An Australian study on wildlife research warns that 'ugly' animals are being overlooked by scientists in favor of more aesthetically-pleasing species.
An examination of over 300 research papers looked at the attention afforded to 'good' animals like koalas and kangaroos, 'bad' animals such as invasive species, and 'ugly' animals, including rodents and bats.
The findings revealed that the photogenic and iconic species received an overwhelming amount of attention compared to their less-charismatic counterparts.
Ironically, with the Australian government also funding research into invasive species, those pernicious creatures were also found to be more studied that the simply 'ugly' animals.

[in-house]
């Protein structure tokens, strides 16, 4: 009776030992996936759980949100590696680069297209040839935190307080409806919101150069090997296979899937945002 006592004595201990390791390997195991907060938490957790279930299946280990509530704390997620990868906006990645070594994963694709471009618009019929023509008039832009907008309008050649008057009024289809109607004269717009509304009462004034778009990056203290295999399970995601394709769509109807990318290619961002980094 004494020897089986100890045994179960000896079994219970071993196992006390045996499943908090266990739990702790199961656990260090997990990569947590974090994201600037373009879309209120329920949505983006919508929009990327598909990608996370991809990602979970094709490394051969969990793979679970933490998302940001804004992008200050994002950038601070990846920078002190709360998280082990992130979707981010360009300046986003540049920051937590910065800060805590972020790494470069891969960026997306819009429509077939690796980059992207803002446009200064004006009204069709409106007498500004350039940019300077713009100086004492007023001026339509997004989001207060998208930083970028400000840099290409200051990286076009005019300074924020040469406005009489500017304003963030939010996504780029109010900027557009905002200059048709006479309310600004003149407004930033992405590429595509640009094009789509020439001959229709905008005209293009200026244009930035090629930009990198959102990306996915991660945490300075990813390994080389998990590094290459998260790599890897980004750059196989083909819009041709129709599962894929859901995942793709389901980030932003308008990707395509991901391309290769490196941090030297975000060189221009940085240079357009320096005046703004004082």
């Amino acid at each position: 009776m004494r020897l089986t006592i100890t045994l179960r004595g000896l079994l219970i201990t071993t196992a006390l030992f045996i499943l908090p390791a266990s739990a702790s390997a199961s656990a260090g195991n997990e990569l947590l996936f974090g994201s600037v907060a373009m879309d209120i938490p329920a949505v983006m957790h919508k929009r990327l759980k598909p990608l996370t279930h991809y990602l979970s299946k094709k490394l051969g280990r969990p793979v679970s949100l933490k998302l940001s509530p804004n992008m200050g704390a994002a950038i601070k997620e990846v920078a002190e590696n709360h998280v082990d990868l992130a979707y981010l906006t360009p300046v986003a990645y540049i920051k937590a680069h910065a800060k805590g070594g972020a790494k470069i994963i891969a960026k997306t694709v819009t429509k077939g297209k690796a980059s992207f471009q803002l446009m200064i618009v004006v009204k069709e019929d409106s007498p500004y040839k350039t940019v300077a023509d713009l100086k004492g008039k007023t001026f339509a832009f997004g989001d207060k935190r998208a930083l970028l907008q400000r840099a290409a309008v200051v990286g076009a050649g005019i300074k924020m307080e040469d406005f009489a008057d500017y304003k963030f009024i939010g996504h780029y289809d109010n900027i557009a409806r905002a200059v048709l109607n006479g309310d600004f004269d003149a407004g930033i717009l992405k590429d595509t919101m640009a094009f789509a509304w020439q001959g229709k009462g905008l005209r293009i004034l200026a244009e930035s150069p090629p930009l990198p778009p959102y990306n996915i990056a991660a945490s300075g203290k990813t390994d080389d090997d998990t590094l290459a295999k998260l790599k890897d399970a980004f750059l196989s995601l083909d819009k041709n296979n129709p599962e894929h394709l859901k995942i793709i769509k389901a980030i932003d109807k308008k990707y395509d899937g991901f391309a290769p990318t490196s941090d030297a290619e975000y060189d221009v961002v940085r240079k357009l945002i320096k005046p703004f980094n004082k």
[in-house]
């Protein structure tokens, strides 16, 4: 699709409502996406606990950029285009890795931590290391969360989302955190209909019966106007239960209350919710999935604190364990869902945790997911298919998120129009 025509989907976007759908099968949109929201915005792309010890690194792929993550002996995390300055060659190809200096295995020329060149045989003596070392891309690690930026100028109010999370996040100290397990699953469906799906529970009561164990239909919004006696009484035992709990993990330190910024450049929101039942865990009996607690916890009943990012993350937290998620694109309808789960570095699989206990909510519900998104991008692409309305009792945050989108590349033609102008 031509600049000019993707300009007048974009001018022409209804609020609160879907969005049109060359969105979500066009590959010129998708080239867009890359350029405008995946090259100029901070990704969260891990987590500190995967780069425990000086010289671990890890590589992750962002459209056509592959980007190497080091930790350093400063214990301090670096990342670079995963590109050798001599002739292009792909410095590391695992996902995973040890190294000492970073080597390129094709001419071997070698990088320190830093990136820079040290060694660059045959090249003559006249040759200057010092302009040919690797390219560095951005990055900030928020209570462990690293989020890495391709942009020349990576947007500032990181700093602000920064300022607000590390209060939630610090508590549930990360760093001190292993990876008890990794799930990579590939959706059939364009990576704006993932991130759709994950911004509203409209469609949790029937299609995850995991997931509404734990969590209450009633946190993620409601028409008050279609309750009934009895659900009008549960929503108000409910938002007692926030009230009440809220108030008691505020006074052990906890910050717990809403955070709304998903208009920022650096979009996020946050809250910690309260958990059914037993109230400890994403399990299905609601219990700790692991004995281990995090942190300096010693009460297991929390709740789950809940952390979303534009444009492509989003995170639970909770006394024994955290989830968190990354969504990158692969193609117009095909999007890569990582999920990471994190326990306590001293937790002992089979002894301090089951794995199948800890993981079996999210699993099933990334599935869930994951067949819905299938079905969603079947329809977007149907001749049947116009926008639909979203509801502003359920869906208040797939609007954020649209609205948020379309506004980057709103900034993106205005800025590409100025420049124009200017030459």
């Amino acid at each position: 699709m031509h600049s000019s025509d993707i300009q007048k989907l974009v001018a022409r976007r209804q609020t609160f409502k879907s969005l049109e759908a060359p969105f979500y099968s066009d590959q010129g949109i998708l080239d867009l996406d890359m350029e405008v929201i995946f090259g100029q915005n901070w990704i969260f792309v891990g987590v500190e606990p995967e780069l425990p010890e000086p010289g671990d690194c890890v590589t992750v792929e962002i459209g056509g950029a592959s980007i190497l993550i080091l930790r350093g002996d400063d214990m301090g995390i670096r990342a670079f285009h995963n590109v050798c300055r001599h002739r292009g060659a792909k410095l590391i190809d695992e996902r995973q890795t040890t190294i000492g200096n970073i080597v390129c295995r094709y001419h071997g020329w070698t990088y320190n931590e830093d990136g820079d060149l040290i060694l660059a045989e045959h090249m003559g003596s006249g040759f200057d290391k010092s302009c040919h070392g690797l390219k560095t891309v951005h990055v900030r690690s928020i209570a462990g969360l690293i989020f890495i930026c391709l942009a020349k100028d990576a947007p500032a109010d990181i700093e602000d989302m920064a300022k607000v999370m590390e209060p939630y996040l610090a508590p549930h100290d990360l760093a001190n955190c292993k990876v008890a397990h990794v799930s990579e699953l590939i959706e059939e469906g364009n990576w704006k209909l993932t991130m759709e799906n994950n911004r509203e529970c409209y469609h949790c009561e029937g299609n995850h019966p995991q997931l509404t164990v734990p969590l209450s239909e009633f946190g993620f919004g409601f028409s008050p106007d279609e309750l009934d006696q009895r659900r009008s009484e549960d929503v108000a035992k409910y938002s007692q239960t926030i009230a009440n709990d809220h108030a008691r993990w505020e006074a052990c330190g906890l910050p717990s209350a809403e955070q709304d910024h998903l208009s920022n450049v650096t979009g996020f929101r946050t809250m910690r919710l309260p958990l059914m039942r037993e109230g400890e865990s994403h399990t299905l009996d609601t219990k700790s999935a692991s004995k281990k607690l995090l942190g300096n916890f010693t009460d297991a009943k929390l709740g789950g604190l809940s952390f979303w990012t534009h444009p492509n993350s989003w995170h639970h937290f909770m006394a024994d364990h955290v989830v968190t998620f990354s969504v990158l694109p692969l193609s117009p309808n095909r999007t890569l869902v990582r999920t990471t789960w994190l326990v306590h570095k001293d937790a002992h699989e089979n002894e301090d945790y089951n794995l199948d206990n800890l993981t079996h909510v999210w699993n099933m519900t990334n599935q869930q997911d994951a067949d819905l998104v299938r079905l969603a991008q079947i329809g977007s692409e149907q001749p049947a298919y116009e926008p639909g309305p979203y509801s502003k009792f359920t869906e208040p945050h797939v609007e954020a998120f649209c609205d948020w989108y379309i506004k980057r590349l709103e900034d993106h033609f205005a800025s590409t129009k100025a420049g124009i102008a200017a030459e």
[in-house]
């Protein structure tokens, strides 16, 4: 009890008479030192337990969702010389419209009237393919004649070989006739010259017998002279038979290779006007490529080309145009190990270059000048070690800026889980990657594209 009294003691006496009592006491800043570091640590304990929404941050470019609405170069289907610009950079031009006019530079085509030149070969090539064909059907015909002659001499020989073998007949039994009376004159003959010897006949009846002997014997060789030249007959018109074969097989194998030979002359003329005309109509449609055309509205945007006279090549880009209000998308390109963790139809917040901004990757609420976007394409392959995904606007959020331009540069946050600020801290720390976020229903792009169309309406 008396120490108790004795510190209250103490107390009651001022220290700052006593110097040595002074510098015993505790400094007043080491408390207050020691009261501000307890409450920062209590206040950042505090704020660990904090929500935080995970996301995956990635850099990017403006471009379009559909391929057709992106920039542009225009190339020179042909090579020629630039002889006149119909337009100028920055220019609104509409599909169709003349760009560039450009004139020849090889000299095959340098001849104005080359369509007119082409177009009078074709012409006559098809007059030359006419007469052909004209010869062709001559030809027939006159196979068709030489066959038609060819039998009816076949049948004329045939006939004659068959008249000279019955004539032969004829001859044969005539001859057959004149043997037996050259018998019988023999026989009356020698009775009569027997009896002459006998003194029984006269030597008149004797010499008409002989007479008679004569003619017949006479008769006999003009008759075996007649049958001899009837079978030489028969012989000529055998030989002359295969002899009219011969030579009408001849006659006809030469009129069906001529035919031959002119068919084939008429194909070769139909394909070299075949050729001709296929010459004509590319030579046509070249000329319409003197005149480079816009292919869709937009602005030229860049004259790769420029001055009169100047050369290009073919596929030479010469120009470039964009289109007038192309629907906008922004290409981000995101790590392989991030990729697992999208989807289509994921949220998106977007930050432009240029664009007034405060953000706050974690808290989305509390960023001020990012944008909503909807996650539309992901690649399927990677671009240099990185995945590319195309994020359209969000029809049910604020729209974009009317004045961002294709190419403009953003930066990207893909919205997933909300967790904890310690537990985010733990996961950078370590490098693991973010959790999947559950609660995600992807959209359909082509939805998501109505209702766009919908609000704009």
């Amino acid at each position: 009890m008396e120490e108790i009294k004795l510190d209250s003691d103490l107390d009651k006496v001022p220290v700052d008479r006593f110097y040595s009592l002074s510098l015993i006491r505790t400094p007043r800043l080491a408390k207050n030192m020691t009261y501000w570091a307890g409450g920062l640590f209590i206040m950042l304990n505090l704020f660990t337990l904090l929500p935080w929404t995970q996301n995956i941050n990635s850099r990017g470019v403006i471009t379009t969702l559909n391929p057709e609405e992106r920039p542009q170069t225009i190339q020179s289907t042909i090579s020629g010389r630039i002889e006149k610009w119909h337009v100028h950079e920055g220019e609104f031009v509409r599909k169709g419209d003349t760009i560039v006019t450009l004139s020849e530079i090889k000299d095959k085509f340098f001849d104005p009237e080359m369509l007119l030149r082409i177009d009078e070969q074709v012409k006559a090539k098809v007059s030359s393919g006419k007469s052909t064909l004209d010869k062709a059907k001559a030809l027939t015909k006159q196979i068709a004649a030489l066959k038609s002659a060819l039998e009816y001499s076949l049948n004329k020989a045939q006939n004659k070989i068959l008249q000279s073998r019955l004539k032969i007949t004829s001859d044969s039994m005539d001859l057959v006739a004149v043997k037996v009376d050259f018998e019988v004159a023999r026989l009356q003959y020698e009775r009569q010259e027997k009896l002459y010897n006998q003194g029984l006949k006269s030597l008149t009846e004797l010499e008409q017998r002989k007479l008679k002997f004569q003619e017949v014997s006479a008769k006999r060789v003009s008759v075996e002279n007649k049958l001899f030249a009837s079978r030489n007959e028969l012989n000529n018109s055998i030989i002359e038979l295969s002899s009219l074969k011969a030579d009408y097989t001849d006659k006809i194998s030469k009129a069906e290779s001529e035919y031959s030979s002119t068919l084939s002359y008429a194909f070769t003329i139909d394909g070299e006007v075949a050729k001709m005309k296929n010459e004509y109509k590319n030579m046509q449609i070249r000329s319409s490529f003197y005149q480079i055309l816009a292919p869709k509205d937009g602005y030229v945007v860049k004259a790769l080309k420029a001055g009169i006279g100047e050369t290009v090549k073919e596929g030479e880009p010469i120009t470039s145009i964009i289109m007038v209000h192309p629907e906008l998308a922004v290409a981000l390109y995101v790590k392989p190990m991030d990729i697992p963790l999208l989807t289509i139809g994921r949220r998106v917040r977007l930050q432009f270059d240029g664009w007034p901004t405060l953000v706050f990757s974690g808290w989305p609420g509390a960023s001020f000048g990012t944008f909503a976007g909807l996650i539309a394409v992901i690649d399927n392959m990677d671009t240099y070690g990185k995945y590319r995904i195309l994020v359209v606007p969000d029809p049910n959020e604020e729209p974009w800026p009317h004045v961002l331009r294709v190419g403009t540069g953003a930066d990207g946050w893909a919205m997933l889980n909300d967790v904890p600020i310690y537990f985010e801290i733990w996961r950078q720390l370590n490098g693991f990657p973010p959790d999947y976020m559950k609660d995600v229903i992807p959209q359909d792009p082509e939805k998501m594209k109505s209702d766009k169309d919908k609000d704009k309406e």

Despite their poor standing in research papers, the 'ugly' mammals account for a whopping 45 percent of the native animals in Australia.
In light of the study, wildlife experts cautioned that, by being overlooked by researchers, these unsightly animals faced increased dangers as threats to their habitat are poorly understood.
Hopefully the findings will help inspire further interest in nature's less-attractive species, since we wouldn't want to imagine a world without